Identity politics finds critics everywhere. Throw a rock at a rack of newspapers and you’ll probably hit an editorial condemning it. Conservatives such as Republican House speaker Paul Ryan blame it for polarisation, while liberals like the Columbia University historian Mark Lilla hold it responsible for Donald Trump’s victory, applying the baroque logic that letting people use their preferred gender pronouns is why Democrats struggle to be seen as the party of working people. The US left is showing signs of life, but to defeat its enemies requires ideas – Haider’s riveting book offers several.
Haider is also a critic of identity politics, but with a crucial difference: he knows the history of the term and is working from within the tradition that produced it. As he explains, the idea has radical roots. It originated with the Combahee River Collective, an organisation of black lesbian feminist socialists in Boston who published a landmark statement in 1977: “This focusing upon our own oppression is embodied in the concept of identity politics. We believe that the most profound and potentially most radical politics come directly out of our own identity, as opposed to working to end somebody else’s oppression.”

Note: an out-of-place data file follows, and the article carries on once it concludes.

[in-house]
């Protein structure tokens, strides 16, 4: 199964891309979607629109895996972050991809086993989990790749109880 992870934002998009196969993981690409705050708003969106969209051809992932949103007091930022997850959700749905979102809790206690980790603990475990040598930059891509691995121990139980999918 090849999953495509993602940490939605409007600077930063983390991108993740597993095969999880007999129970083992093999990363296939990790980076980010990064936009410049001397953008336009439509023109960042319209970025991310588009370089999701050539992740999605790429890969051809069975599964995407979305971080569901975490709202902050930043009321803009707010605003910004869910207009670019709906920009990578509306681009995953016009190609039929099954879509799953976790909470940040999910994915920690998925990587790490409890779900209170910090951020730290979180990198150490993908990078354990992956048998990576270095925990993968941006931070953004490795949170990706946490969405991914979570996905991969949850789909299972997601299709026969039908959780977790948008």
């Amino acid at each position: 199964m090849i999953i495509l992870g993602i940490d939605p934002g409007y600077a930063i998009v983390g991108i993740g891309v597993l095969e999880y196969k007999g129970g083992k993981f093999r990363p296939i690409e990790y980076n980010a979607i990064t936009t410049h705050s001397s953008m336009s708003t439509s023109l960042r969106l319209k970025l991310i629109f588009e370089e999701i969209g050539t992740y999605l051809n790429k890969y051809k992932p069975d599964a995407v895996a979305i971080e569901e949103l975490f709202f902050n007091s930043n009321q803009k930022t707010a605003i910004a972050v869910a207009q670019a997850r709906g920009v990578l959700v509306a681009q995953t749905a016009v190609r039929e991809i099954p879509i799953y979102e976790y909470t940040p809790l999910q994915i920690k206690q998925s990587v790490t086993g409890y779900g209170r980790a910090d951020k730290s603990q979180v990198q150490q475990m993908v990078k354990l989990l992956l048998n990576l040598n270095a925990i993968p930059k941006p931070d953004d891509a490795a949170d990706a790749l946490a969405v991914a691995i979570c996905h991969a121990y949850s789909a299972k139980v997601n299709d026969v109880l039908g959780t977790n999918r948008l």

This is the original demand of identity politics, and it’s one that Haider embraces: for a revolutionary practice rooted in people’s identities as racialised, sexed, gendered and classed individuals who face interlocking systems of oppression. These systems have to be fought together, by organising people of different identities in what Haider calls “a project of universal emancipation” devoted to dismantling all of the structures that make them unfree, including and especially capitalism itself.
But if anticapitalist revolution is where identity politics began, it has since become something quite different, and is now invoked by certain liberals and leftists to serve distinctly non-revolutionary ends, Haider argues. It involves members of marginalised groups demanding inclusion, recognition, or restitution from above – a seat at the table. These demands are made in response to very real injuries endured by those groups. But their method, he says, ends up strengthening the structures that produced those injuries in the first place.